Opposing Skill-Oriented Pedagogy

Didn't think today would be a "day off" but it quickly became that as I slept in to the impossible hour of 9AM then proceeded to really do next to nothing for most of the day yesterday. I finally got around to some productive stuff around dinner, planning to hit the sack early for a long Thursday ahead. 

Thought off and on about the need to distinguish an alternative discourse for pedagogy, one that does not assume we are teaching skills and that skills are what students need and those skills are then brought to bear on a world that will give them material rewards. Instead, I would like a teaching discourse that allows students to be and exist, to help them practice that, and to enrich and present themselves to themselves via practice. Assignments that push this model of pedagogy are hard to imagine because, well, they don't really seem to be able to be measured by anything but the old, dug in model of evaluation - skill development. 


I am seeking creative assignments. These are assignments where skills are not tested but creativity is practiced. This book I just read called Footsteps gave me some cool ideas. It is a collection of essays from The New York Times that sends a reporter to a city that is associated with a famous literary figure. They write about impressions of the place given what we know about the literary figure, the city, and what he or she did when living there. It's a great collection and the essays could not be more different. The only purpose of these essays, except to make money by encouraging the circulation of newspapers obviously, was to provide a nexus of two extant bodies of data in order for the reader to think differently about a literary figure with which they might have some great familiarity. I read the Kerouac chapter with great interest, but it didn't shine any new information on him for me. It was an interesting perspective, since they chose the fire lookout cabin in which he spent a summer one year. Odd to pick that over New York, Denver, or San Francisco - all cities much more important to Kerouac than a small town outside of Seattle. 

I read the book to go to a book club but sadly I was too sick to go. I'm pretty sad about it as I was interested in meeting some new folks to talk books with. I hope I'm able to go next month, but I should get going on the new book if I plan to attend. Things just spiral out of control in the early fall and I'm still not sure why that is. 

I was thinking about assigning a speech with a similar tone to the essays in Footsteps. I like the idea of students assembling two sets of data together for the reflection upon two more familiar things. The laying of one thing on top of another is an old method of rhetorical inventio to be sure, but what a cool thing to have students do to show them how easy it is to be creative and to generate new thoughts. The question is: What sets of data can I have them combine? Maybe they could pick a remake of an old song and find commonalities and differences in the bands? Perhaps a couple of different films about the same thing? Or an element of flim? (The car chase, the shootout, the kiss, the near miss, the double-cross, etc.) Or I could have them pick a neighborhood in New York and find something to lay over it. Food seems like a good thing to add to the assignment - different foods and their reception and production in different parts of New York? The original idea is also a good one - famous writer and the city they lived in while working - not too bad of a task. But I wonder if I could push them to include writers they wouldn't think of as "writers" - the poets of hip-hop, the comedians they love, etc. Things like that might not strike them as classroom appropriate, or what their professor sees as a valuable author to study.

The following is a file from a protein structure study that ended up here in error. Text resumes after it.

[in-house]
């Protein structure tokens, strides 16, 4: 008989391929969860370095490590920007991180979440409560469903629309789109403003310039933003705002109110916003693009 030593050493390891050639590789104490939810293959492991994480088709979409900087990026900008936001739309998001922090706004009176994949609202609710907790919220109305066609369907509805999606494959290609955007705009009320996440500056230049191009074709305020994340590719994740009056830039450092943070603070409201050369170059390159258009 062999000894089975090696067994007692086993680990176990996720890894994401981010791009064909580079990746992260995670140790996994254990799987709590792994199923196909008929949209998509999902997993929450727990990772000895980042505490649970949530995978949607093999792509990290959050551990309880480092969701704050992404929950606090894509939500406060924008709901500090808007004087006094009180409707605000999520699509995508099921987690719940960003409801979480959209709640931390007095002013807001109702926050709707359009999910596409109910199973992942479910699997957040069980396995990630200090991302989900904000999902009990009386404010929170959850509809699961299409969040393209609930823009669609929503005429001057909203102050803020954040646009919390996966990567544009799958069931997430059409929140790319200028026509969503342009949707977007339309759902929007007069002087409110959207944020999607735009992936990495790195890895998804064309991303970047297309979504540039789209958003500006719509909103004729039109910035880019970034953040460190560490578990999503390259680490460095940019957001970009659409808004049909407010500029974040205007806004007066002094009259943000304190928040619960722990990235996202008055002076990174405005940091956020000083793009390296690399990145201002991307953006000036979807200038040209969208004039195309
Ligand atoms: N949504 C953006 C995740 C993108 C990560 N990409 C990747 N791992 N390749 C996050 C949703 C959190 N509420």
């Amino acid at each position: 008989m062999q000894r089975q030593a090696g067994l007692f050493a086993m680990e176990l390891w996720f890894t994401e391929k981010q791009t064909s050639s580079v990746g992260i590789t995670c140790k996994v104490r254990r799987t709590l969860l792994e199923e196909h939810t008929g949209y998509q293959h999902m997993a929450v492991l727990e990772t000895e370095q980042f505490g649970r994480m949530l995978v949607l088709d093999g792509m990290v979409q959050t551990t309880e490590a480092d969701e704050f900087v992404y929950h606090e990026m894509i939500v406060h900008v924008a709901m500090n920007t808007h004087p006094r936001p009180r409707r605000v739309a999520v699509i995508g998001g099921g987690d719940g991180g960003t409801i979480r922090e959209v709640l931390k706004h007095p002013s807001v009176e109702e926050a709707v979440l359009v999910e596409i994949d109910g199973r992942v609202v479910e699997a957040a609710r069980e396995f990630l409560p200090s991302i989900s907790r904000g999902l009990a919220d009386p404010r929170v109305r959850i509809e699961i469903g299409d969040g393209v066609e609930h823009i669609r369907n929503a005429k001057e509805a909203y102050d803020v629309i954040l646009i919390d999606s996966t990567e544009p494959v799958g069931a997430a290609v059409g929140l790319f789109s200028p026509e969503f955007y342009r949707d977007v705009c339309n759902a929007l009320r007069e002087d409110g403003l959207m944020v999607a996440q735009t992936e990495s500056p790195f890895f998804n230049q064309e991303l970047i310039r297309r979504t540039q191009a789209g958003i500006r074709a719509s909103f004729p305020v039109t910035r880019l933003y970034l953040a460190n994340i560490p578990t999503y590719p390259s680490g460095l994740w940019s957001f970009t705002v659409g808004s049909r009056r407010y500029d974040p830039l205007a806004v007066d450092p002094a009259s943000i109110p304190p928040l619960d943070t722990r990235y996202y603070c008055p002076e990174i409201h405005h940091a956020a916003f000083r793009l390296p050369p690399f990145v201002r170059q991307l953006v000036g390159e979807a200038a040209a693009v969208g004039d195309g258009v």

Not sure where this is going, but I would like to provide opportunities to create and produce other creative thought, not merely replicate the skills that I imagine people have used to carve resources out of society for one's consumption. Teaching people how to be consumers seems to be the university's full time program these days - how to consume courses, credits, and tasks in order to gain a degree to pursue a life primarily ordered around consumption. My task will be to push back on this hegemony just a little with the idea that we can produce things, ideas, and moments that are much more valuable, fun, and engaging to consume than anything that can be found on Netflix. We must encourage students to craft and build not just copy and deploy the moves of the past if we are to make the university valuable for being a university, not for being a place where one finds one's career among a number of options for work.